4. Rethinking Manufacturing for Sustainability
Green technologies are being developed by traditional companies, but these ideas and technologies are not being leveraged to their full potential. Too often the activities are isolated and ineffective; in conflict, compromised or diluted by duplication of effort.
For example, Nike spent an entire year creating an index to measure the sustainability of their products only to discover that companies ranging from Marks & Spencer and Patagonia to Adidas and Wal-Mart had invested similar amounts of time and effort to develop their own proprietary indexes.
“Collaboration,” says a Nike executive, “would not only have gotten us there quicker, it would have resulted in a better index.”
Wikinomics principles are a better approach. So Nike worked with an NGO called the Science Commons to develop a new model of patent licensing that would make it straightforward for companies to share sustainable technologies, making them open for re-use and modification. It’s called the GreenXChange and the idea is to create an online marketplace where companies not only share cutting-edge practices but also the technology and underlying intellectual property needed to make things happen.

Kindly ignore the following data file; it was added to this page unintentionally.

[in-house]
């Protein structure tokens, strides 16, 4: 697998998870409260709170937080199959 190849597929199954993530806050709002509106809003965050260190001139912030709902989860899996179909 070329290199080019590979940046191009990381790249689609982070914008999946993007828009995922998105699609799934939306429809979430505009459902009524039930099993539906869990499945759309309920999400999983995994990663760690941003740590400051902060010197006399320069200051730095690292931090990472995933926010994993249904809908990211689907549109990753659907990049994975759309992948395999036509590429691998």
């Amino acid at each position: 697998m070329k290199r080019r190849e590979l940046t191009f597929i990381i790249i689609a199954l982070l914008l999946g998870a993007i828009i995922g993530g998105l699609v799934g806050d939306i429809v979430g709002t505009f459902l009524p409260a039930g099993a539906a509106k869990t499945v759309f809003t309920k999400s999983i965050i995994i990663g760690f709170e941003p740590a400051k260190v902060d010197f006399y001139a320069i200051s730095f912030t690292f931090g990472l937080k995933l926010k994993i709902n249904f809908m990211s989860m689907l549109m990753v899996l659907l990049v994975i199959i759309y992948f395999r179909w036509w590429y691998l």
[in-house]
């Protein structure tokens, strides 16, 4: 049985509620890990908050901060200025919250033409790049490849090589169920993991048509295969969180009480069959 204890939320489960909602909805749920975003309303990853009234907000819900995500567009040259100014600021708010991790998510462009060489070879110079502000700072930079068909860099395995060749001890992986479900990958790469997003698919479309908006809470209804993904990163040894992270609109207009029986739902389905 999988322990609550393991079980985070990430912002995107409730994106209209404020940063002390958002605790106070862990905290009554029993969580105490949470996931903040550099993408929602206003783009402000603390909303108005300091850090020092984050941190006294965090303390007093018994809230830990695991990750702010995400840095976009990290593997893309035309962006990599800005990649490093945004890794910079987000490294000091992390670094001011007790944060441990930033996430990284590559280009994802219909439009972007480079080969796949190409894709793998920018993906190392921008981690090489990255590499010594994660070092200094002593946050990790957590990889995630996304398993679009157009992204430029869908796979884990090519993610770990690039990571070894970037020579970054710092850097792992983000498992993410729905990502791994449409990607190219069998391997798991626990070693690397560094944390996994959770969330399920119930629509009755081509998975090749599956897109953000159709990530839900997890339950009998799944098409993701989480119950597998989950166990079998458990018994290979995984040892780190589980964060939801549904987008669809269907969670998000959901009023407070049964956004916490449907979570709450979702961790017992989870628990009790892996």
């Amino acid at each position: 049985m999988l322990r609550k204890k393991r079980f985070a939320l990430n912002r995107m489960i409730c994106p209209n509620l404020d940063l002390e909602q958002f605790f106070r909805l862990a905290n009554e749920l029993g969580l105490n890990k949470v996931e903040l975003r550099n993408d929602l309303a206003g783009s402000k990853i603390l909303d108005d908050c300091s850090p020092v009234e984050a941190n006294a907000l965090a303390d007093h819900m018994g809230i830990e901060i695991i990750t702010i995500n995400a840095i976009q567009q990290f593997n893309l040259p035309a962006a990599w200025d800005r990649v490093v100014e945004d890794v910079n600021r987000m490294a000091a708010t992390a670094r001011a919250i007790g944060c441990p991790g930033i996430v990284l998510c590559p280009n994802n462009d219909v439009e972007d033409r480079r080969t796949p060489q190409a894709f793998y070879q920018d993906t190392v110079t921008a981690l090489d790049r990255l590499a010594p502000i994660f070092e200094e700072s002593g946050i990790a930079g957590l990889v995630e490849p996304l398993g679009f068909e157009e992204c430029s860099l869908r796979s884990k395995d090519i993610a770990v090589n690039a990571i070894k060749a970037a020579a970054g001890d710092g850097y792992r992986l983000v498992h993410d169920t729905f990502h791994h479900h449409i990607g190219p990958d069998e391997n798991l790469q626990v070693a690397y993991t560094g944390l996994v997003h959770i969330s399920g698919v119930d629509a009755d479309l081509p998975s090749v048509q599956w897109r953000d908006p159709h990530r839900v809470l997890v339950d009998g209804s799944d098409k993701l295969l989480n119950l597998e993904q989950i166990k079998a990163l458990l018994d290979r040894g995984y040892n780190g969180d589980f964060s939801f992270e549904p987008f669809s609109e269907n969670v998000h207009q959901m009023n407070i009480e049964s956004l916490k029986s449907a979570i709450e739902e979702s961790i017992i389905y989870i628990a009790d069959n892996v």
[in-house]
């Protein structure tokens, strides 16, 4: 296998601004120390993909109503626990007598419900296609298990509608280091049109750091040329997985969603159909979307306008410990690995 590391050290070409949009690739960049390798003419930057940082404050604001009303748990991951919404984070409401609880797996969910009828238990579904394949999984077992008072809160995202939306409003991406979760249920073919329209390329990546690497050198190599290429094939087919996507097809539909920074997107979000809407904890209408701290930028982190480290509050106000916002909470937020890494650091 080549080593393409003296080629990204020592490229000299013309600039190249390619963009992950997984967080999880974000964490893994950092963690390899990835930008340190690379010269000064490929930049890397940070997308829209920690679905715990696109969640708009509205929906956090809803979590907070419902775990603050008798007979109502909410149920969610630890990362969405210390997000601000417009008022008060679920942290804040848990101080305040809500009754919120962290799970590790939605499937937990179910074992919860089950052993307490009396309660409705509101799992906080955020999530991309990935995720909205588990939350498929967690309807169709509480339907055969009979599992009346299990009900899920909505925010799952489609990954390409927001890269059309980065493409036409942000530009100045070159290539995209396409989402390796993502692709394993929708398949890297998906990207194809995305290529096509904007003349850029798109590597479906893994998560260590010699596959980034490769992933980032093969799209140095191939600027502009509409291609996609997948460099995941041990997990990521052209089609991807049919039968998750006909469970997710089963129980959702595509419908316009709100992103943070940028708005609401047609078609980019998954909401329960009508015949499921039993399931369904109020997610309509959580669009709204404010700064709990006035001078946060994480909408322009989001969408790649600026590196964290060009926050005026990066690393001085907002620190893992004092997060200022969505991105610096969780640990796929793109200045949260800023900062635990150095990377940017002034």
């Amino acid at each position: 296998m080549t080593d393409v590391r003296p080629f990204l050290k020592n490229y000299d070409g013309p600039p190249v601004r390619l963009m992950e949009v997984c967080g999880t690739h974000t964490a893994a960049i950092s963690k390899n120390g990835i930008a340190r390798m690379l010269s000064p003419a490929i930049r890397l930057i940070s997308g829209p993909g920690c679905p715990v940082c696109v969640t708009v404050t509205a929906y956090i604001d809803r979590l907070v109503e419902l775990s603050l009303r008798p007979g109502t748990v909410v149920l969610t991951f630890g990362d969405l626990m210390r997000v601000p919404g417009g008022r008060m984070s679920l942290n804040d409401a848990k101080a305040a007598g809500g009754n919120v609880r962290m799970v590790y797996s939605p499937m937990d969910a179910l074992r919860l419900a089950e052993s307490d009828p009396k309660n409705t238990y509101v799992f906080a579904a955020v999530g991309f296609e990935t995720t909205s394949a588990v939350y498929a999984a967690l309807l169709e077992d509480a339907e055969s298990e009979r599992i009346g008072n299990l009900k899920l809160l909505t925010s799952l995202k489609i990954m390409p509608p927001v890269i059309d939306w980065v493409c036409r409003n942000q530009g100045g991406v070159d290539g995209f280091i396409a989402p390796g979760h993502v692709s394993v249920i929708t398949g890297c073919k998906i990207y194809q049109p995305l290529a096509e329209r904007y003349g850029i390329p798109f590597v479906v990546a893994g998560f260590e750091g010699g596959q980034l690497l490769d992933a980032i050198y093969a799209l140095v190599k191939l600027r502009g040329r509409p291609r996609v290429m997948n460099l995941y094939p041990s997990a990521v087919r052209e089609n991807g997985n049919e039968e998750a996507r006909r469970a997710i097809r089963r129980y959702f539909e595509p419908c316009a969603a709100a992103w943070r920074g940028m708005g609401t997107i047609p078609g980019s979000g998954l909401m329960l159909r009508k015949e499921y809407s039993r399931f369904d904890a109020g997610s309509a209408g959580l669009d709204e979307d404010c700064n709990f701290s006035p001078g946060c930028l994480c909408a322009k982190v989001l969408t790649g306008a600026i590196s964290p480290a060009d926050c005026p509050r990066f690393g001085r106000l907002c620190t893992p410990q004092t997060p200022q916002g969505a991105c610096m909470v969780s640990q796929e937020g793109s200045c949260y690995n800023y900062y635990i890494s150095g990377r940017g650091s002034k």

Early adopters such as Best Buy have agreed to contribute their green tech assets to the pool and in turn they hope to benefit from innovations contributed by new participants as they join.
We’re using Podio lately and I’ve been impressed so far. I wouldn’t classify it as a pure project management tool.It’s more of a hybrid, lying somewhere between socialCRM and an intranet. As others have mentioned, they’ll need to continue to grow an app ecosystem to really compete with some CRM and social platforms that provide overlapping functionality. Here’s a few observations.
- Simple and intuitive..it’s clear they’ve thought through other’s shortcomings.
- Timing is good. Building on last thought. You don’t always have to be first to market. Observe, iterate and roll-out incrementally.
- As mentioned, its multi-genre capabilities give them an edge. Is it project management. Is it collaboration? Yes.
- They benefit from the push for openness. Ultimately, it’ll be easier to integrate with 3rd-party stuff as API and Authentication and Identity protocols mature. My guess is you’ll see more off-the-shelf integrations with services like Dropbox, Evernote and apps for web-conferencing, curation, and mindmapping.
- Cloud computing will also be an impetus. With IDC projecting cloud apps will steal 30% of the corporate software market by 2014, companies with a native SaaS strategy are already ahead. The bigger trend I think we’re all seeing is how these hybrid collaboration and project management tools have morphed recently to model Apple’s appstore. That’s clearly a big shift, and in a sense a double-edged sword. Those initial apps provide a lift for new users out of the gate, but expectations can be the albatross that weighs you down if you can’t scale quick enough.
This was a cross-post from Quora.